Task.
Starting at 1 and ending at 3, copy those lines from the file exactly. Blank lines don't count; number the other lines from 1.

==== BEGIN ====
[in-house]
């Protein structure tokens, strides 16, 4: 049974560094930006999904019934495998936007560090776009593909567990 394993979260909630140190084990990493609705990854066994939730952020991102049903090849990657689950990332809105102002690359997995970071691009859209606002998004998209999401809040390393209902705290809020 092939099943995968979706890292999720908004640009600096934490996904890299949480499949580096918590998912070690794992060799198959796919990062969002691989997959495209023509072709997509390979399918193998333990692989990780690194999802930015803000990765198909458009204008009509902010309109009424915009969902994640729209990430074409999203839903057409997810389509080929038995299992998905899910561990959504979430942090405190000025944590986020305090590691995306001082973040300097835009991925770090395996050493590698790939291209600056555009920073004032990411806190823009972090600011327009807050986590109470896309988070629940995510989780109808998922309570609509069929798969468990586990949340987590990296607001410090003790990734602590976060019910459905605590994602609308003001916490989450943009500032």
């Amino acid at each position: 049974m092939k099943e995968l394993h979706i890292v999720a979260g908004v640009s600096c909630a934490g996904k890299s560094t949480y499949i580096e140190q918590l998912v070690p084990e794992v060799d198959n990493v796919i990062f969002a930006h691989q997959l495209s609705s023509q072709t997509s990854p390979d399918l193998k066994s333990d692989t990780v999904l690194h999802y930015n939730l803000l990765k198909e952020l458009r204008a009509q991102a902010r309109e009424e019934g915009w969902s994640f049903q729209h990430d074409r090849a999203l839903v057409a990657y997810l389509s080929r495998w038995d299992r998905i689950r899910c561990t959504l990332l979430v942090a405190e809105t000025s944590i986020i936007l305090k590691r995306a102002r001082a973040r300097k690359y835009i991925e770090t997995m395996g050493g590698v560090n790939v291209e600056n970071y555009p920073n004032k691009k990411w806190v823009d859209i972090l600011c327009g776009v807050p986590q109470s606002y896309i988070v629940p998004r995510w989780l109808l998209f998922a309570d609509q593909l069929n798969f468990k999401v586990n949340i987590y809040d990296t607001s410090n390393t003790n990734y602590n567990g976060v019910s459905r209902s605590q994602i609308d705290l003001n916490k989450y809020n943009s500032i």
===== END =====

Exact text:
[in-house]
């Protein structure tokens, strides 16, 4: 049974560094930006999904019934495998936007560090776009593909567990 394993979260909630140190084990990493609705990854066994939730952020991102049903090849990657689950990332809105102002690359997995970071691009859209606002998004998209999401809040390393209902705290809020 092939099943995968979706890292999720908004640009600096934490996904890299949480499949580096918590998912070690794992060799198959796919990062969002691989997959495209023509072709997509390979399918193998333990692989990780690194999802930015803000990765198909458009204008009509902010309109009424915009969902994640729209990430074409999203839903057409997810389509080929038995299992998905899910561990959504979430942090405190000025944590986020305090590691995306001082973040300097835009991925770090395996050493590698790939291209600056555009920073004032990411806190823009972090600011327009807050986590109470896309988070629940995510989780109808998922309570609509069929798969468990586990949340987590990296607001410090003790990734602590976060019910459905605590994602609308003001916490989450943009500032």
């Amino acid at each position: 049974m092939k099943e995968l394993h979706i890292v999720a979260g908004v640009s600096c909630a934490g996904k890299s560094t949480y499949i580096e140190q918590l998912v070690p084990e794992v060799d198959n990493v796919i990062f969002a930006h691989q997959l495209s609705s023509q072709t997509s990854p390979d399918l193998k066994s333990d692989t990780v999904l690194h999802y930015n939730l803000l990765k198909e952020l458009r204008a009509q991102a902010r309109e009424e019934g915009w969902s994640f049903q729209h990430d074409r090849a999203l839903v057409a990657y997810l389509s080929r495998w038995d299992r998905i689950r899910c561990t959504l990332l979430v942090a405190e809105t000025s944590i986020i936007l305090k590691r995306a102002r001082a973040r300097k690359y835009i991925e770090t997995m395996g050493g590698v560090n790939v291209e600056n970071y555009p920073n004032k691009k990411w806190v823009d859209i972090l600011c327009g776009v807050p986590q109470s606002y896309i988070v629940p998004r995510w989780l109808l998209f998922a309570d609509q593909l069929n798969f468990k999401v586990n949340i987590y809040d990296t607001s410090n390393t003790n990734y602590n567990g976060v019910s459905r209902s605590q994602i609308d705290l003001n916490k989450y809020n943009s500032i």